By 2006, genome-wide association scans had become a feasible approach to investigate the role of common sequence diversity in multifactorial diseases and traits. Reaching this position was the result of a number of different factors, notably the elucidation of the nature
and patterns of common nucleotide diversity within and between populations through the International HapMap Project, advances in genotyping technologies to allow accurate and affordable high throughput SNP typing at genome-wide coverage, and establishment of clearly phenotyped large sample collections for analysis (WTCCC 2007).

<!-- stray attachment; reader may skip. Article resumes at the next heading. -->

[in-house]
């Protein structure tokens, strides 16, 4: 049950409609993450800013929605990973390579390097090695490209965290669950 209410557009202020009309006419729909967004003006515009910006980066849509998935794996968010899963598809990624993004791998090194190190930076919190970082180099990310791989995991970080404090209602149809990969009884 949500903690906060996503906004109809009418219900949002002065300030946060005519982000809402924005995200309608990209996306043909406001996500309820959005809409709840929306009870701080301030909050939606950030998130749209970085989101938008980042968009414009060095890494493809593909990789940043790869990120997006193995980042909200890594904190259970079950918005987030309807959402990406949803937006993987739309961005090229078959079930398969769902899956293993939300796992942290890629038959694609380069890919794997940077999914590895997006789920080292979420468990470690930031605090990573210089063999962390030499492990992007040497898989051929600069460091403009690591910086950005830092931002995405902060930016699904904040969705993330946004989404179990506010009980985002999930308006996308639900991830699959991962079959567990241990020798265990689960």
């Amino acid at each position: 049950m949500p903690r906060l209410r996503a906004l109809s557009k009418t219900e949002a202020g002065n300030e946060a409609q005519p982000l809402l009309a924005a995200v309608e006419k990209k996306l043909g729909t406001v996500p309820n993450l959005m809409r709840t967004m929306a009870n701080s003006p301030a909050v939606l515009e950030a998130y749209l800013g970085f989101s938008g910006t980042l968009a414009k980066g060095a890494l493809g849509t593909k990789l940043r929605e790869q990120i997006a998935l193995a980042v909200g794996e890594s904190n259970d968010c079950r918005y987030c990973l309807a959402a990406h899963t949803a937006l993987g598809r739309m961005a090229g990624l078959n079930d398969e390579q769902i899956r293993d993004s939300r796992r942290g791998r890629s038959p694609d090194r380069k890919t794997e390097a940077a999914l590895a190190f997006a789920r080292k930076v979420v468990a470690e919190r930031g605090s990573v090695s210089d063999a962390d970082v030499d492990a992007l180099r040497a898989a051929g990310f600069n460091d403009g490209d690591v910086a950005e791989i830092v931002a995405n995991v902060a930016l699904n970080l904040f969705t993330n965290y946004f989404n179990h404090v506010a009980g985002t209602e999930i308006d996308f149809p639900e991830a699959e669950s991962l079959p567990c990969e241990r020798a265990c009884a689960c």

Genome-wide association studies are concerned with finding associations between common genetic variants and a particular trait by using a high density set of SNP markers to capture a substantial proportion of the common nucleotide diversity in the DNA samples analysed. The number of SNPs analysed is large, for example a minimum of 100 000 SNPs used in the initial scan is currently the threshold for the inclusion of a study in the catalogue of published genome-wide association studies maintained at the National Human Genome Research Institute (www.genome.gov/GWAstudies) (Hindorff et al. 2008). The approach has been very successful over a short space of time, with more than 50 disease susceptibility loci identified across a range of diseases - notably diabetes, inflammatory bowel disease (Section 9.5), and cancer, as well as coronary heart disease and asthma (McCarthy et al. 2008). Increasingly, the approach is also yielding major new insights into the genetic variation contributing to continuous traits ranging from height
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